As a Realtor, a big part of my job is to anticipate road blocks in a real estate transaction, I strongly suggest my seller-clients to do some homework first because it will save them a lot of time and money if they do. Sellers should have their home inspected prior to putting it on the market. The most typical inspections performed on a house for sale are: a home, roof and a termite inspection. Depending on location, type of construction, even the city where the property is located, there is a possibility that more inspections will be required or mandated by city codes. House reports are good for about 2 to 4 months.
In San Leandro, CA, my hometown, there are no "mandatory" inspections, but other cities around the San Francisco bay have ordinances in place that require the home seller to have the sewer line inspected and repaired prior to closing escrow. Most sewer lines are old and apparently leaking and polluting the bay. Depending on the size and age of the building, these repairs can be very expensive. This is one of many city ordinances affecting the sale of real property.
While selling the house, sellers must tell buyers what type of inspections they have done to the property, what work was done, when and who did it. Was the work done with permits? If the seller has the time, have the inspections done, obtain bids for the work, choose the right contractor for the job, get it done and get the clearances for those reports in writing. Having to deal with all this and with the buyers looking over their shoulders, and demanding that everything be done properly can be very frustrating for the seller, and it probably will cost a lot more than if the seller had done those repairs without the time pressure, and without having anybody else's opinions or their approval!
Home sellers should always have professional and reputable companies do the house inspections and the work, once the reports are in, whatever work needs to be done, must be done by professionals too, and above all, secure the signatures of the final work from the city inspector, this is not the time to perform DIY-type of work.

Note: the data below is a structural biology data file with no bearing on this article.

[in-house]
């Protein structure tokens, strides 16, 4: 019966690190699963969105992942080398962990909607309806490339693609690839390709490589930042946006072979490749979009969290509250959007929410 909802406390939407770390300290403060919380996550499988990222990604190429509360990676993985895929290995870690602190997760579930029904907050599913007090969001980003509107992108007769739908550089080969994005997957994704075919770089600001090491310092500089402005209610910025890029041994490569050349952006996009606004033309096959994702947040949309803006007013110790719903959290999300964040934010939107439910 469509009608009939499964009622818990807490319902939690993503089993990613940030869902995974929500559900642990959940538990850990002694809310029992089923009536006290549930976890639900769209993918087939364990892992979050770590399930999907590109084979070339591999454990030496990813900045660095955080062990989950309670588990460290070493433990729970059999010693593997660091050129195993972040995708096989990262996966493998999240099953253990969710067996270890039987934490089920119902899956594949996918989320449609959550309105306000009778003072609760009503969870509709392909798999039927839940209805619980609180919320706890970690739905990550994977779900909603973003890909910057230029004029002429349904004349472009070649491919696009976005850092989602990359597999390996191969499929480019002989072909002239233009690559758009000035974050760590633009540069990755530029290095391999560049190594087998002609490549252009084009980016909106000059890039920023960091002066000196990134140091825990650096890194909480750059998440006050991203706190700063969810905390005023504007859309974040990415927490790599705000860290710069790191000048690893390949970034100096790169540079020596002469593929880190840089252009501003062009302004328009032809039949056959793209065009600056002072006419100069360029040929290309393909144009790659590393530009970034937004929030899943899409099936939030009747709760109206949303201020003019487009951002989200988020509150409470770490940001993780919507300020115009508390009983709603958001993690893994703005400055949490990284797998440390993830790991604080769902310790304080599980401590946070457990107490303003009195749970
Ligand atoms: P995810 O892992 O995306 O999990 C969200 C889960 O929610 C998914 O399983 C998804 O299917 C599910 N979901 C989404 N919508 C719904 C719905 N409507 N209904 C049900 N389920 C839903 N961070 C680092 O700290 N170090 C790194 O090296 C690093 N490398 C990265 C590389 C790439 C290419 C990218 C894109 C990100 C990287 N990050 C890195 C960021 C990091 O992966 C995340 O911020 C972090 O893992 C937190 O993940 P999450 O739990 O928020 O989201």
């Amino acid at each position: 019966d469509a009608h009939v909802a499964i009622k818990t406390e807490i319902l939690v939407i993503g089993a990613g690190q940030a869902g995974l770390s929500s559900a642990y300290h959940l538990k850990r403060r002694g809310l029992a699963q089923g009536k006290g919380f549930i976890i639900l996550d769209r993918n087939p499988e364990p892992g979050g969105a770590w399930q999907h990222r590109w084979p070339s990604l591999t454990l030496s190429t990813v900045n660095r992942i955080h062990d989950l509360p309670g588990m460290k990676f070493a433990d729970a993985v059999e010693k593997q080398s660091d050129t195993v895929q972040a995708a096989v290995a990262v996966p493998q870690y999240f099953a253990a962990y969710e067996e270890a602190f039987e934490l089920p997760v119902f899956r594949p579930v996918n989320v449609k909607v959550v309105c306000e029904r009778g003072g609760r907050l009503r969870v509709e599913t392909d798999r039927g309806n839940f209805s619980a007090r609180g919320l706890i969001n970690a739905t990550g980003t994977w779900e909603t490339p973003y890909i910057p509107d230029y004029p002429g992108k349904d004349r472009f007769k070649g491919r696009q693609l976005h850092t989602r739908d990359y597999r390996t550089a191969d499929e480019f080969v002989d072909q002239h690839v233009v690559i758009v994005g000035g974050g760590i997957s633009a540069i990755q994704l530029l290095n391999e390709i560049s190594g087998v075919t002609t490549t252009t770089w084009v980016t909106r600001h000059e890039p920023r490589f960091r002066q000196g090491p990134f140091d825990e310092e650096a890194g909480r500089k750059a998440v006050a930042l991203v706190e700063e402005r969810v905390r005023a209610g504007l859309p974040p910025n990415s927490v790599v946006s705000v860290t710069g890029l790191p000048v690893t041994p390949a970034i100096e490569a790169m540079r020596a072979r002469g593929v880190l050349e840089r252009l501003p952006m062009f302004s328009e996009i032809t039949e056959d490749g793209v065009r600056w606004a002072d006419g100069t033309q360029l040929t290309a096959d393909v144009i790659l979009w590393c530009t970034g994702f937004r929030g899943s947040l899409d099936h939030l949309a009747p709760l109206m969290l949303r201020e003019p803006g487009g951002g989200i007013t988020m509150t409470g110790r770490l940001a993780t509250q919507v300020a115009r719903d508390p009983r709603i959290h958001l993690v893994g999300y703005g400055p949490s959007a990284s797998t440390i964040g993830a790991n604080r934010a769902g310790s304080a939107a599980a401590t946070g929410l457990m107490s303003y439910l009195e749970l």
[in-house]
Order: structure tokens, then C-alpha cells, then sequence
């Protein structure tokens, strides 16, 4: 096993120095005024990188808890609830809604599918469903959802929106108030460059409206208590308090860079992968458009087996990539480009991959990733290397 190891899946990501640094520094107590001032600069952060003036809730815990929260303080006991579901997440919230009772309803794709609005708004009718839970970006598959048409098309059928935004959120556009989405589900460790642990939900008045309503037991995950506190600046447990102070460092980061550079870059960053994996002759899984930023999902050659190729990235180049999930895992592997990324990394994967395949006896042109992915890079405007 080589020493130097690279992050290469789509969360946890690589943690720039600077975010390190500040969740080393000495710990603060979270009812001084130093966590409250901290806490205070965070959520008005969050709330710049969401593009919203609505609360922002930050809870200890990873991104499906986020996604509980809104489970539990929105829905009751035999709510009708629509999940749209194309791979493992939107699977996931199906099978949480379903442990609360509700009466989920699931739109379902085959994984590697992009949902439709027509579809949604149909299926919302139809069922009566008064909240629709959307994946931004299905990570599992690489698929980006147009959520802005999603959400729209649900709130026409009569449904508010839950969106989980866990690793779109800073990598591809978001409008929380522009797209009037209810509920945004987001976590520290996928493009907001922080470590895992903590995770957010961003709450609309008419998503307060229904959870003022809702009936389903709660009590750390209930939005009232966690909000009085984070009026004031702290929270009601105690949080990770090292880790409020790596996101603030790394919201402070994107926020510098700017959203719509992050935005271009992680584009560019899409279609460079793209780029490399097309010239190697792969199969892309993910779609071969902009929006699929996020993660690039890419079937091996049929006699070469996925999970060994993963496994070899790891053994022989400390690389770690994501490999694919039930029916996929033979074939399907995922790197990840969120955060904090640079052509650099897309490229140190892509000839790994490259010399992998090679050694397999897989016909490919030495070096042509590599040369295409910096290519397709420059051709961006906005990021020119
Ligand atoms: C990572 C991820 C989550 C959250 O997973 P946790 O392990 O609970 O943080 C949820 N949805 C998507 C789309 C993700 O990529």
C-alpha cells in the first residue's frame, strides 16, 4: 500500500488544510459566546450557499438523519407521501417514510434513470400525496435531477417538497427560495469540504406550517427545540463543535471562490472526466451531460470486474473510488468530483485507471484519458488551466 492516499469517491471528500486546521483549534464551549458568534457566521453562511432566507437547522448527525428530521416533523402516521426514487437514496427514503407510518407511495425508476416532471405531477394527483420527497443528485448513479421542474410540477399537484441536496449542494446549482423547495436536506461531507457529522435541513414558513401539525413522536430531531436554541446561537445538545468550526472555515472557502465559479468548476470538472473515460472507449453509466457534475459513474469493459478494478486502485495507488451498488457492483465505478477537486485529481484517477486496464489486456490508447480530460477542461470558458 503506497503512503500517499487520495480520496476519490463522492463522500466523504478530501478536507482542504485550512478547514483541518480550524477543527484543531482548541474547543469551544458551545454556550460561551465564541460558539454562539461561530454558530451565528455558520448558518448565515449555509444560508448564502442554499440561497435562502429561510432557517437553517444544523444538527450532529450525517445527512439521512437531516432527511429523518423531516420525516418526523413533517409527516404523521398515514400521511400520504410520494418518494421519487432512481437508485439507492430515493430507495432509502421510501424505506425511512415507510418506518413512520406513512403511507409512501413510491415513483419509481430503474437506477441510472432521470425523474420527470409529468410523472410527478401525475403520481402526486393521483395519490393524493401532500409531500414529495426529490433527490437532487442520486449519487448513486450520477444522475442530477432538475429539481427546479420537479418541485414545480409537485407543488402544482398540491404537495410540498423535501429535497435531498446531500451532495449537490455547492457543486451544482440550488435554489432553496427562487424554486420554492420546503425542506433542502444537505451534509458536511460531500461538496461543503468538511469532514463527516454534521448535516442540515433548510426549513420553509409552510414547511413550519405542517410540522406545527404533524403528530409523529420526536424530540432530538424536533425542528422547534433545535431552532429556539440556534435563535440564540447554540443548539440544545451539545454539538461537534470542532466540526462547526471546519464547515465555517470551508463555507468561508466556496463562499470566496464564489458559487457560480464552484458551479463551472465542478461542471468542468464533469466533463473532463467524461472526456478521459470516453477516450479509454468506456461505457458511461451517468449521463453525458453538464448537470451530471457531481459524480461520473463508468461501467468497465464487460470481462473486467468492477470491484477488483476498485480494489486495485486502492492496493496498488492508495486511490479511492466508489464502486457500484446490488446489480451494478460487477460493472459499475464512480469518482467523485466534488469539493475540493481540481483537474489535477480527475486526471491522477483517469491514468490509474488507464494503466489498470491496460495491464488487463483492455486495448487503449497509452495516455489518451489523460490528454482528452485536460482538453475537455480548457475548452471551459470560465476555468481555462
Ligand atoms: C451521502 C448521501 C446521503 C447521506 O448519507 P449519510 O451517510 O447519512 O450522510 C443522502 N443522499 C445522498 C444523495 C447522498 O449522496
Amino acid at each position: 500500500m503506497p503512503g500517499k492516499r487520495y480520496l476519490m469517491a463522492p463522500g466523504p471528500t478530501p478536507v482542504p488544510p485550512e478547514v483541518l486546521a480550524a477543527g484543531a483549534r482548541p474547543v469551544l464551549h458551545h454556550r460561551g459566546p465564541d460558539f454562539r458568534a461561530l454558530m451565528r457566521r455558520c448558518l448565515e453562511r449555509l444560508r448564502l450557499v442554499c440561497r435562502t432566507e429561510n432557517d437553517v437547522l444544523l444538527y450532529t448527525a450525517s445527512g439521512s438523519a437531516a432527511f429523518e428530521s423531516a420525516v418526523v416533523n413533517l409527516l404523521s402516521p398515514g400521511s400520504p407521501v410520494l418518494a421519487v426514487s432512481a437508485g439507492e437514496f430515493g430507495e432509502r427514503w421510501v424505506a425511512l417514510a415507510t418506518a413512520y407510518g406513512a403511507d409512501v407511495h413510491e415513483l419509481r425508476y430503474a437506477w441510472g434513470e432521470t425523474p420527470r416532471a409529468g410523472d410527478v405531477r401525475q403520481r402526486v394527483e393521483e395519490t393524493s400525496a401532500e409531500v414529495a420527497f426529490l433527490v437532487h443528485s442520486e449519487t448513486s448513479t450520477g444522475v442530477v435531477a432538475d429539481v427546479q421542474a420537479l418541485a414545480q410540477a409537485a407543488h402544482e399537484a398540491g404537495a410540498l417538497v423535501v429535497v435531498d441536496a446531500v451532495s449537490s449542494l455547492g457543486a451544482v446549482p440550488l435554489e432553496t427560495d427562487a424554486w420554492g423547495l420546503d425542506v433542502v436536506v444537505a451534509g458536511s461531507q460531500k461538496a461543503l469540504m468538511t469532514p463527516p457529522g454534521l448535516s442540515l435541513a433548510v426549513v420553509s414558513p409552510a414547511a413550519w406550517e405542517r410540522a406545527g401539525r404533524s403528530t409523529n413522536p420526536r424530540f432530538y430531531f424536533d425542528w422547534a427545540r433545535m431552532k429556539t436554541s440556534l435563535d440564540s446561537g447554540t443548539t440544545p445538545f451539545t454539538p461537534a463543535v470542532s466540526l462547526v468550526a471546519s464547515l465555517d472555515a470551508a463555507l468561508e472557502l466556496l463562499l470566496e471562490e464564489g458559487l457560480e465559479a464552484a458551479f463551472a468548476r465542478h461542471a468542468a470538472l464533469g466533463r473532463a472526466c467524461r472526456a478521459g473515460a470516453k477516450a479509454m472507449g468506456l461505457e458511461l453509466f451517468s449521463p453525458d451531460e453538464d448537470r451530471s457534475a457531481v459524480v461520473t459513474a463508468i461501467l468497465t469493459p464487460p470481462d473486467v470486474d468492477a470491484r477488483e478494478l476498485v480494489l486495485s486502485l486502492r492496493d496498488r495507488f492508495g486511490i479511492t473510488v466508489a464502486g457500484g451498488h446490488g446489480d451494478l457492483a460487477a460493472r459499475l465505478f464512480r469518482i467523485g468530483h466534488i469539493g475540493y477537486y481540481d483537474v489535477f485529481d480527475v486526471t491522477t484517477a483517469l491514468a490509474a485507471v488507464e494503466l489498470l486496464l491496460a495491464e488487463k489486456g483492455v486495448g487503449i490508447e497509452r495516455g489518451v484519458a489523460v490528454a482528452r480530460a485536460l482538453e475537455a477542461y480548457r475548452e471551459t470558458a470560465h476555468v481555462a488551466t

When the seller does not have the necessary funds to have the work done, the very least would be to have the inspections done, and have an estimate of the cost of the repairs called for in those reports. Then have the buyers sign those reports and then present them along with their offer. In other words, let's put everything on the table. There are only two options for the buyer: You want the seller to do all the work, you'll better be prepared to pay a very good price, or knowing what needs to be done and the cost, you want to take on those responsibilities? then seller should make adjustments on the price in lieu of doing the work. In real estate everything is negotiable!
If home sellers do not have home inspections done, the buyers will... after the offer has been accepted! that is why home sellers should never accept an offer unless they know what the overall condition of the house is, properly documented via the inspection reports. Natural laws dictate that buyers want everything to be in top condition, and all repairs done by the book and pay the lowest possible price. Sellers, however, want to sell the house "as-is", spend no money on repairs and sell at the highest possible price. The fact is that a house on the market that looks good, have documents showing it to be in good structural condition and in no need of repairs, will bring the highest possible price, and will close escrow faster than the one that does not have any inspections done yet.